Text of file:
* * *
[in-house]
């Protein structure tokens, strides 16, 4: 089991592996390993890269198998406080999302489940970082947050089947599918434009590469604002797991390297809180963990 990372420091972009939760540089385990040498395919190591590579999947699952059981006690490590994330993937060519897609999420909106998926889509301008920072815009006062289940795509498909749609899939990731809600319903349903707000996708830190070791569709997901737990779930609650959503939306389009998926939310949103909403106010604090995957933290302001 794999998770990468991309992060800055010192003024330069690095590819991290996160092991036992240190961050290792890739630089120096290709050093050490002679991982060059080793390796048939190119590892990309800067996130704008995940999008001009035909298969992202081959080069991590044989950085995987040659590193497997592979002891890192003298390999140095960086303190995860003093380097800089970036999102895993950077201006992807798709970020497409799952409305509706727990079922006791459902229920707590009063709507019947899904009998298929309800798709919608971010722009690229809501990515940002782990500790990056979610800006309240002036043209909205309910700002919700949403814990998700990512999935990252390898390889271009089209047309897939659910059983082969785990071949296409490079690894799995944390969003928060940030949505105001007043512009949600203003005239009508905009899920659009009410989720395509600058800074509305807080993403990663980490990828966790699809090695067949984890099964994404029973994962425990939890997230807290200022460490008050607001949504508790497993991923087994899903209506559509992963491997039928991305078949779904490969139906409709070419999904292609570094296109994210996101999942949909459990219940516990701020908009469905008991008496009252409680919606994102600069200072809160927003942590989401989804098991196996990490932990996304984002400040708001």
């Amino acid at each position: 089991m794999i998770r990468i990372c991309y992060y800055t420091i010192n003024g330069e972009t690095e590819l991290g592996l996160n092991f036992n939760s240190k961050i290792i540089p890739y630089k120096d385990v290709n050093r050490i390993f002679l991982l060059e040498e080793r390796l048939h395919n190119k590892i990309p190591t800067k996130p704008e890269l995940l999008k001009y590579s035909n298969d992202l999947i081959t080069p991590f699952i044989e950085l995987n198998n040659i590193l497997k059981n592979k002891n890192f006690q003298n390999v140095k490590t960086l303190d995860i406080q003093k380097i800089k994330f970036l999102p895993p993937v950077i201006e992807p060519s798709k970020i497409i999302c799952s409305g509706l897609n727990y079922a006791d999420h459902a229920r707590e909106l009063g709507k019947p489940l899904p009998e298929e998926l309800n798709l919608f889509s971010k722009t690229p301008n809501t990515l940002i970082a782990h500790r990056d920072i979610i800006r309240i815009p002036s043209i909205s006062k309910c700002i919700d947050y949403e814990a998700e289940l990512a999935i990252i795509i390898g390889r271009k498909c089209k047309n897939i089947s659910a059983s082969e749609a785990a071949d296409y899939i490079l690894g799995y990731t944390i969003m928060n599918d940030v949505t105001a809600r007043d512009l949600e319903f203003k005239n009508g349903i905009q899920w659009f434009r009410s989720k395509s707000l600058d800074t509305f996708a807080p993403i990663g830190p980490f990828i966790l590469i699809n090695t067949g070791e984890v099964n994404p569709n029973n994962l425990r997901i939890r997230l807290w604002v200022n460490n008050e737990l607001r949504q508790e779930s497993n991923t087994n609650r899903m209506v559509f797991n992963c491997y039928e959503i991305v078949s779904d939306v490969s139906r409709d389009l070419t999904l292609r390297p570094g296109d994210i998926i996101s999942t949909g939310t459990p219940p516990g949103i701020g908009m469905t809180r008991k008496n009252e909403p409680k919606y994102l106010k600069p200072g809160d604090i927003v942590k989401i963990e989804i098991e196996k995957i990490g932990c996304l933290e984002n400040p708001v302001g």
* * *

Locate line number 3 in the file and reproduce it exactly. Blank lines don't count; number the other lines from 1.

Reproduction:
């Amino acid at each position: 089991m794999i998770r990468i990372c991309y992060y800055t420091i010192n003024g330069e972009t690095e590819l991290g592996l996160n092991f036992n939760s240190k961050i290792i540089p890739y630089k120096d385990v290709n050093r050490i390993f002679l991982l060059e040498e080793r390796l048939h395919n190119k590892i990309p190591t800067k996130p704008e890269l995940l999008k001009y590579s035909n298969d992202l999947i081959t080069p991590f699952i044989e950085l995987n198998n040659i590193l497997k059981n592979k002891n890192f006690q003298n390999v140095k490590t960086l303190d995860i406080q003093k380097i800089k994330f970036l999102p895993p993937v950077i201006e992807p060519s798709k970020i497409i999302c799952s409305g509706l897609n727990y079922a006791d999420h459902a229920r707590e909106l009063g709507k019947p489940l899904p009998e298929e998926l309800n798709l919608f889509s971010k722009t690229p301008n809501t990515l940002i970082a782990h500790r990056d920072i979610i800006r309240i815009p002036s043209i909205s006062k309910c700002i919700d947050y949403e814990a998700e289940l990512a999935i990252i795509i390898g390889r271009k498909c089209k047309n897939i089947s659910a059983s082969e749609a785990a071949d296409y899939i490079l690894g799995y990731t944390i969003m928060n599918d940030v949505t105001a809600r007043d512009l949600e319903f203003k005239n009508g349903i905009q899920w659009f434009r009410s989720k395509s707000l600058d800074t509305f996708a807080p993403i990663g830190p980490f990828i966790l590469i699809n090695t067949g070791e984890v099964n994404p569709n029973n994962l425990r997901i939890r997230l807290w604002v200022n460490n008050e737990l607001r949504q508790e779930s497993n991923t087994n609650r899903m209506v559509f797991n992963c491997y039928e959503i991305v078949s779904d939306v490969s139906r409709d389009l070419t999904l292609r390297p570094g296109d994210i998926i996101s999942t949909g939310t459990p219940p516990g949103i701020g908009m469905t809180r008991k008496n009252e909403p409680k919606y994102l106010k600069p200072g809160d604090i927003v942590k989401i963990e989804i098991e196996k995957i990490g932990c996304l933290e984002n400040p708001v302001g």